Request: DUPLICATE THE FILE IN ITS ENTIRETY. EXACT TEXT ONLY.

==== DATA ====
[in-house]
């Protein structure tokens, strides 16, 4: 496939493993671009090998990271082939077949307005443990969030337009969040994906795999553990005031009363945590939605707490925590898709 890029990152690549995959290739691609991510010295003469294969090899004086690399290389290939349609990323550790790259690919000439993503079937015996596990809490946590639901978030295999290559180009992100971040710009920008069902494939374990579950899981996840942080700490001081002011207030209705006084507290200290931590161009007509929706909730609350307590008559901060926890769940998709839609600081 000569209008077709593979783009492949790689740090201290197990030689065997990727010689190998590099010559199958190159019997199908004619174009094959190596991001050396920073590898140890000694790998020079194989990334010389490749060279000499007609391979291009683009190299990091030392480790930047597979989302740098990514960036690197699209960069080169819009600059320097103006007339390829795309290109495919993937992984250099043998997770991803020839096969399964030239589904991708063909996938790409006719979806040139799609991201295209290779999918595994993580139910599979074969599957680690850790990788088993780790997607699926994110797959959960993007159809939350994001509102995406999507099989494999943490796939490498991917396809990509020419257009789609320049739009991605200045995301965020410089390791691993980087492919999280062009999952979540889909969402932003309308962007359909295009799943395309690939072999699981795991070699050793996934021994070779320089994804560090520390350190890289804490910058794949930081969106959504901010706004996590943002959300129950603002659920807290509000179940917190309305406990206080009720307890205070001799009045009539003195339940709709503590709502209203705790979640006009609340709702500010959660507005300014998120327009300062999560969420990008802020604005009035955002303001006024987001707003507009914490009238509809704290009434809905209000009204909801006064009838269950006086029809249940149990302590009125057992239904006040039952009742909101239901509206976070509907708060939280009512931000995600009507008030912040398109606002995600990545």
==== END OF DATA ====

[in-house]
């Protein structure tokens, strides 16, 4: 496939493993671009090998990271082939077949307005443990969030337009969040994906795999553990005031009363945590939605707490925590898709 890029990152690549995959290739691609991510010295003469294969090899004086690399290389290939349609990323550790790259690919000439993503079937015996596990809490946590639901978030295999290559180009992100971040710009920008069902494939374990579950899981996840942080700490001081002011207030209705006084507290200290931590161009007509929706909730609350307590008559901060926890769940998709839609600081 000569209008077709593979783009492949790689740090201290197990030689065997990727010689190998590099010559199958190159019997199908004619174009094959190596991001050396920073590898140890000694790998020079194989990334010389490749060279000499007609391979291009683009190299990091030392480790930047597979989302740098990514960036690197699209960069080169819009600059320097103006007339390829795309290109495919993937992984250099043998997770991803020839096969399964030239589904991708063909996938790409006719979806040139799609991201295209290779999918595994993580139910599979074969599957680690850790990788088993780790997607699926994110797959959960993007159809939350994001509102995406999507099989494999943490796939490498991917396809990509020419257009789609320049739009991605200045995301965020410089390791691993980087492919999280062009999952979540889909969402932003309308962007359909295009799943395309690939072999699981795991070699050793996934021994070779320089994804560090520390350190890289804490910058794949930081969106959504901010706004996590943002959300129950603002659920807290509000179940917190309305406990206080009720307890205070001799009045009539003195339940709709503590709502209203705790979640006009609340709702500010959660507005300014998120327009300062999560969420990008802020604005009035955002303001006024987001707003507009914490009238509809704290009434809905209000009204909801006064009838269950006086029809249940149990302590009125057992239904006040039952009742909101239901509206976070509907708060939280009512931000995600009507008030912040398109606002995600990545």